19-year-old sickened with E. coli at same Egyptian resort linked to E. coli deaths of 2 British tourists

Anna Doherty, 19, spent 11 days in intensive care after being struck down with an E. coli infection at the same Egyptian resort where two British tourists died because of E. coli.

Halfway into her stay at the all-inclusive hotel, Anna recalled how she began to feel extremely unwell, suffering symptoms of vomiting and diarrhoea.

After visiting the on-site doctors’ clinic, Anna said she was told she had a water infection and was given an injection and antibiotics.

She began to feel better, but when she returned home to the UK, her condition rapidly deteriorated.

Anna said her family rushed to the Royal Oldham Hospital and she was quickly transferred to The Royal Liverpool Hospital with suspected jaundice.

Doctors in Liverpool originally suspected Anna was suffering from ‘hemolytic uremic syndrome,’ which is commonly caused by a complication from an infection with E coli O157.

They were unable to give a final diagnosis, she said, but believe the previously healthy teenager was struck by a bacterial infection.

Anna told the Manchester Evening News: “It was really scary. I never expected to go away and get this ill.

Tests showed that E. coli was behind the death of two British tourists in a hotel in Egypt’s Red Sea resort of Hurghada, the country’s chief prosecutor said in Sept.

The statement by Prosecutor Nabil Sadek came a week after travel company Thomas Cook said that there was a “high level of E. coli and staphylococcus bacteria” at the Steigenberger Aqua Magic Hotel where John and Susan Cooper died Aug. 21 after falling ill in their room in the five-star hotel.

Forensic tests showed that John Cooper, 69, suffered acute intestinal dysentery caused by E. coli, and Susan Cooper, 64, suffered hemolytic-uremic syndrome (HUS), likely because of E. coli, Sadek said.

103 sickened at Egyptian wedding

Mariam Nabbout of Step Feed reports 103 wedding guests got food poisoning from meals they were served at a marriage ceremony. Before the arrests, the incident was reported to Al Zakazik Police Station, who then launched an investigation into the matter.

Samples of the meal were sent to a lab for testing 

Police have since obtained samples of the food served at the wedding from leftovers stored at the groom’s house. The rice and meat dish that was served to the guests will now be tested for suspected contamination.

News of the incident is all over Twitter.

Egypt says E. coli O157 caused the death of 2 British tourists

Tests showed that E.coli bacteria were behind the death of two British tourists in a hotel in Egypt’s Red Sea resort of Hurghada, the country’s chief prosecutor said on Wednesday.

The statement by Prosecutor Nabil Sadek came a week after travel company Thomas Cook said that there was a “high level of e. coli and staphylococcus bacteria” at the Steigenberger Aqua Magic Hotel where John and Susan Cooper died Aug. 21 after falling ill in their room in the five-star hotel.

Forensic tests showed that John Cooper, 69, suffered acute intestinal dysentery caused by E.coli, and Susan Cooper, 64, suffered Hemolytic-uremic syndrome (HUS), likely because of E .coli, Sadek said.

He said that tests also showed no links between the couples’ death and the spraying of their neighboring room with lambda-cyhalothrin 5 per cent. The insecticide is safe to use, according to the statement.

The couple’s bodies showed “no criminal violence” and other tests showed no toxic or harmful gas emissions or leaks in their room and tests on air and water at the hotel found nothing unusual, the statement said.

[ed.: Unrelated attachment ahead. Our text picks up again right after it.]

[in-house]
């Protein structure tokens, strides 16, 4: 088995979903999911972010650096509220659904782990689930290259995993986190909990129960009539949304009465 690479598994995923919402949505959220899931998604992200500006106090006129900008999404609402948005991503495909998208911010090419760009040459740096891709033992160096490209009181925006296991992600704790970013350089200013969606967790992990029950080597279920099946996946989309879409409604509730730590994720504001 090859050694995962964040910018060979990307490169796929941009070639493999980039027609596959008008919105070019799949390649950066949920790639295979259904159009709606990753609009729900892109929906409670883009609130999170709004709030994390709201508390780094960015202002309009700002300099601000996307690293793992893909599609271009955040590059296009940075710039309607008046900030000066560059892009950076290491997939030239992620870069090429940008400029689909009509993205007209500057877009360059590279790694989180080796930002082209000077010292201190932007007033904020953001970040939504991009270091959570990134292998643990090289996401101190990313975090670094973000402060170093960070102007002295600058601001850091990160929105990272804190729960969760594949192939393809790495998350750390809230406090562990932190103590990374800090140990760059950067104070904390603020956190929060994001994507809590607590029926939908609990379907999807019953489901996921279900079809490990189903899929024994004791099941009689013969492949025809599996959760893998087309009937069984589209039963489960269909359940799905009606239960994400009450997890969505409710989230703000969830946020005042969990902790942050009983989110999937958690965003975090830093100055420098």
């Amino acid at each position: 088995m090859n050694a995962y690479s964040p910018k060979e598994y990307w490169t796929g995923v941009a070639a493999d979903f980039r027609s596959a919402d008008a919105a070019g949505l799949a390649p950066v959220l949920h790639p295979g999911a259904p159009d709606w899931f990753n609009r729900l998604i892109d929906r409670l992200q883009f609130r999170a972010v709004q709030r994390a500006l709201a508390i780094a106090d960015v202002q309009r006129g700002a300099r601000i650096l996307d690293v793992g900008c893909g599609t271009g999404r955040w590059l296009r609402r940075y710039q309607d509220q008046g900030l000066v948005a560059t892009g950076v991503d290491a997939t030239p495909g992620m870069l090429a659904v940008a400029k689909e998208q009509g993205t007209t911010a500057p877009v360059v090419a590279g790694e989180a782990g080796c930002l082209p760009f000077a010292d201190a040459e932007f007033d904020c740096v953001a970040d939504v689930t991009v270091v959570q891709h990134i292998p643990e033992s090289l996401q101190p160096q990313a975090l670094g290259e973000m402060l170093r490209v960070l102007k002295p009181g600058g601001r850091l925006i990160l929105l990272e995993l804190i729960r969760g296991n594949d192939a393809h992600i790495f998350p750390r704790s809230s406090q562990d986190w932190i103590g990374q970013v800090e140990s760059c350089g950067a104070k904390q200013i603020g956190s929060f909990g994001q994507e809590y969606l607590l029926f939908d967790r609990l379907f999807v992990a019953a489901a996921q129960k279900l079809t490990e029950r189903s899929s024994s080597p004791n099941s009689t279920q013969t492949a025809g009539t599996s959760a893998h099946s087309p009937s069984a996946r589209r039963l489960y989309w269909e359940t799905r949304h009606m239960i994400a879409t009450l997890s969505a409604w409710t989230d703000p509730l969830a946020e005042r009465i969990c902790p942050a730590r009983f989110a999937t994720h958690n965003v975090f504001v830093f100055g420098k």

There was not an immediate comment from the Steigenberger Aqua Magic Hotel. Thomas Cook meanwhile said it needs time for their own experts to review the prosecutor’s statement.

1 dead, 24 sick check your freezers: Hepatitis A death linked to frozen pomegranate recall in Australia (grown in Egypt)

Now for something more serious from Australia.

SA Health chief medical officer and chief public health officer Professor Paddy Phillips revealed a 64-year-old woman died last Wednesday after “some time” in hospital.

“This is a rare and tragic case and I offer my sincere condolences to the woman’s family,” Professor Phillips said.

“The majority of people infected with hepatitis A recover fully and the woman’s death is the only death linked to this recalled product nationally to date.

“The incubation period for hepatitis A is generally 15-50 days, so we don’t anticipate further cases because the product was recalled two months ago.

“While we expect most people would have disposed of the recalled product, we urge everyone to double-check freezers and remove any affected products.

“Fresh pomegranate and frozen Australian-grown pomegranate products are not affected.”

Her death had been referred to the Coroner.

The Creative Gourmet 180g frozen pomegranate arils, which are sold at Coles supermarkets, were first recalled in April after a hepatitis A outbreak in New South Wales.

Then in May, SA Health again reminded people to throw away the product, made by Entyce Food Ingredients, after 11 linked hepatitis cases.

Professor Phillips said some 2,000 packets of the fruit — grown in Egypt — were sold.

Of those, 226 packets were returned, but he said they believed many more were thrown away as instructed by health authorities.

He said it was “very rare” to die from hepatitis A.

“Most people usually recover without any consequences but occasionally this does happen,” he said.

He would not say if the woman suffered other medical conditions.

SA Health was told about the woman’s death yesterday, Professor Phillips said.

“We have come out as soon as we found out about it.”

People are sick: Frozen strawberries grown in Egypt recalled because of hep A in Canada

For at least the third time in the last six years, people have gotten sick with hepatitis A after consuming strawberries – fresh or frozen — grown in Egypt.

A multistate outbreak of hepatitis A virus (HAV) among European travellers returning from Egypt occurred between November 2012 and April 2013.